SummitCare Wallsend is heavily invested in the well-being and connectedness of its residents.
'Warmth, Worth and Wellbeing' are core values that shape the person-centred care staff provide with the choice and dignity the elderly population deserves.
One of the ways SummitCare Wallsend encourages well-being and connectedness is through the use of Creative Therapeutic Engagement (CTE).
Each week Engagement Specialist Maurie Voisey-Barlin visits the Wallsend facility and interacts one-on-one with residents, particularly those with a dementia diagnosis, or who are self isolating, living with depression, boredom or loneliness.
"My role is to build a relationship that is fun, creative and meaningful," Maurie explains. "I'm looking to unlock the person and find their sense of humour. Get those happy hormones going. It's often lost in an aged-care environment."
Maurie will then stage performance pieces built around that information using various strategies - humour, comedy, jokes, validation, slapstick and music.
"I play the ukelele and combine reminiscence, nonsense, mischief and banter to tap into that natural playful state," Maurie said. "It's about connecting with someone in a meaningful way, and a smile is a great KPI."
The results of are unbelievable, according to SummitCare Wallsend general manager Robyn Blackwell.
"Maurie unlocks things and the results are startling," she said.
One resident normally sits inert all day, caught up in her thoughts.
"When I break out the ukelele she becomes very activated physically," Maurie said. "She starts conducting, she loves a big finish and generally becomes more cogniscent for a brief time. It's about finding those positive triggers."
Maurie cites another resident with early dementia who still has insight but is worried about depression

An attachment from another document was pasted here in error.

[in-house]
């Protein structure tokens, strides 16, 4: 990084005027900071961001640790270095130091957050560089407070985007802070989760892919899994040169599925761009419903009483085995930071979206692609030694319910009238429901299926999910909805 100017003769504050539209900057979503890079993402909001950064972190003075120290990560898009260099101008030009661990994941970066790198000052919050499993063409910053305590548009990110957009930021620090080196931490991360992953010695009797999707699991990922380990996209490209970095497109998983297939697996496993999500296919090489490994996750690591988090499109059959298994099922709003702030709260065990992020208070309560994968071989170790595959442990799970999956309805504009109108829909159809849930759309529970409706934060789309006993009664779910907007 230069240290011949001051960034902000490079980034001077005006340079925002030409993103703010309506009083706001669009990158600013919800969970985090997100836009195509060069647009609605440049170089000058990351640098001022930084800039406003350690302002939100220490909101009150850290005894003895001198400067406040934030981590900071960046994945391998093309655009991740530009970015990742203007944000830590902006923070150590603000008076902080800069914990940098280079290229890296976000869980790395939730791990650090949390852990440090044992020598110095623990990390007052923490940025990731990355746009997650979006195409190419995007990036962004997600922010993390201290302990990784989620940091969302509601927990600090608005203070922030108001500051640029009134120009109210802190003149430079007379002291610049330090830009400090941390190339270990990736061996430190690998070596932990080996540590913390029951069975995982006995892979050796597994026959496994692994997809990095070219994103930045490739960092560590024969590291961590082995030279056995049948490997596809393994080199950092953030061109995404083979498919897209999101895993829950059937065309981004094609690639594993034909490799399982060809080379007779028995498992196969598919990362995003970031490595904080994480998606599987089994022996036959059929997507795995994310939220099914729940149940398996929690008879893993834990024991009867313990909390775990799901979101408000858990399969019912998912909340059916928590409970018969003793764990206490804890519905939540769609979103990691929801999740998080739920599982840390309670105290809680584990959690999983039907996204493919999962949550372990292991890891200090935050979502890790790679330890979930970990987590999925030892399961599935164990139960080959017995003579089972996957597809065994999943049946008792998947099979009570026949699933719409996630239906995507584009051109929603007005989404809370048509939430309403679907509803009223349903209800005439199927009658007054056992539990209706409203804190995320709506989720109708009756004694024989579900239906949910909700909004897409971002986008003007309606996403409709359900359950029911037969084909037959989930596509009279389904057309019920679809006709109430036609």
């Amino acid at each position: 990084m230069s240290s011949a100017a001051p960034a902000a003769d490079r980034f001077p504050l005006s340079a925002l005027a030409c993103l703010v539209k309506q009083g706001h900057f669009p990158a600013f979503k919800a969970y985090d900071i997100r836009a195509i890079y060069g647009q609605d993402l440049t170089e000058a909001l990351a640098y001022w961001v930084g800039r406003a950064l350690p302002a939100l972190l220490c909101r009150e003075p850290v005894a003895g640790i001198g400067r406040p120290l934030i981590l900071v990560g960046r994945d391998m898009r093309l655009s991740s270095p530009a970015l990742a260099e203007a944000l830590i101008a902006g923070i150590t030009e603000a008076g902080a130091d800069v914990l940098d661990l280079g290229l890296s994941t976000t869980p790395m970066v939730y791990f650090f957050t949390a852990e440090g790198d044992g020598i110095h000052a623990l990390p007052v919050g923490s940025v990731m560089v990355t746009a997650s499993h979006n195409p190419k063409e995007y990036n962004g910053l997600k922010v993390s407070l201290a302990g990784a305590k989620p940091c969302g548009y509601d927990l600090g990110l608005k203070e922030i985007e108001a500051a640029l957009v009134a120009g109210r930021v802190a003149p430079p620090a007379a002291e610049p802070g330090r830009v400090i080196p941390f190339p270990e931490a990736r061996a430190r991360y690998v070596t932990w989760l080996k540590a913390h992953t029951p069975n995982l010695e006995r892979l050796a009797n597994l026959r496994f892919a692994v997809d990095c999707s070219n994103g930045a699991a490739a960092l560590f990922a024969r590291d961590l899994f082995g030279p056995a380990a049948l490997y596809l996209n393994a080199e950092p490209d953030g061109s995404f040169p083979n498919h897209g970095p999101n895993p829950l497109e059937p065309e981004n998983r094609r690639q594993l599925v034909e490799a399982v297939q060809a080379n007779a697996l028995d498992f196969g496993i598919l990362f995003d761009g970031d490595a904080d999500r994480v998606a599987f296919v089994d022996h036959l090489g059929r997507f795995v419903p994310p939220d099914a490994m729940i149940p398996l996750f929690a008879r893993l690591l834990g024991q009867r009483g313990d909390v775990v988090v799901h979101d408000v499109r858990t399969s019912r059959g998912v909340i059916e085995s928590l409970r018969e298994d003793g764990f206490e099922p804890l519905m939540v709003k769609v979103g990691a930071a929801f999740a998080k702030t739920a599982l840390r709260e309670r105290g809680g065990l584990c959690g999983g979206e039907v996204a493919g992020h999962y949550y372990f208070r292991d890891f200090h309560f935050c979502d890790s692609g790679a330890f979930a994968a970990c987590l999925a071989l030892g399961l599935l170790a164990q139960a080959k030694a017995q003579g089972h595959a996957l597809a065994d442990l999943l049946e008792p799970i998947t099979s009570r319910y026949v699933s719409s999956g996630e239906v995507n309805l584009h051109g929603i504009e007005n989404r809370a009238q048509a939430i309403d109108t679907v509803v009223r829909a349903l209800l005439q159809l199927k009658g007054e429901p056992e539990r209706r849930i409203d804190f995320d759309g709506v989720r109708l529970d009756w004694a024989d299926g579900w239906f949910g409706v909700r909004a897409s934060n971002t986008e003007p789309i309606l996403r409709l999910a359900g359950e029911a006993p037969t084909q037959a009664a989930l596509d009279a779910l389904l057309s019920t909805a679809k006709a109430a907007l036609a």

"It's a scary journey and our interactions are really over the top based in jokes and banter but he always ends it by saying 'you're a good bloke mate'," Maurie said. "It's about camaraderie and he'll always tell Robyn, 'Maurie is worth more money'."
Robyn said SummitCare invests in the CTE program because the clinical responses are so clear and have so much potential.
"Maurie's program is a viable non-pharmacological response to decreasing agitation," she said. "When I watch Maurie working with a resident I see and hear joy and happiness and I am proud that we tackle depression in such an innovative way."
Maurie, who has worked in this realm since 2012 utilishing his extensive training and experience in street theatre and performance art, works a lot with the families of residents.
"I ply them for those details of their loved ones and use them as tools to make the interaction more productive and bring them alive," Maurie said. "I also report all that stuff back to staff so they can act on it too."
In many ways, Maurie said, families really are the client in aged care and it's important that they know that there is something they can do to celebrate their mother or their father and the life they've had.
"Summitcare really embrace wellbeing and connecting the individual and is always looking for better ways to achieve this," he said.
"We all strive for perfection and in aged care that is a complex proposition, but SummitCare Wallsend are constantly in pursuit of it and that energises me."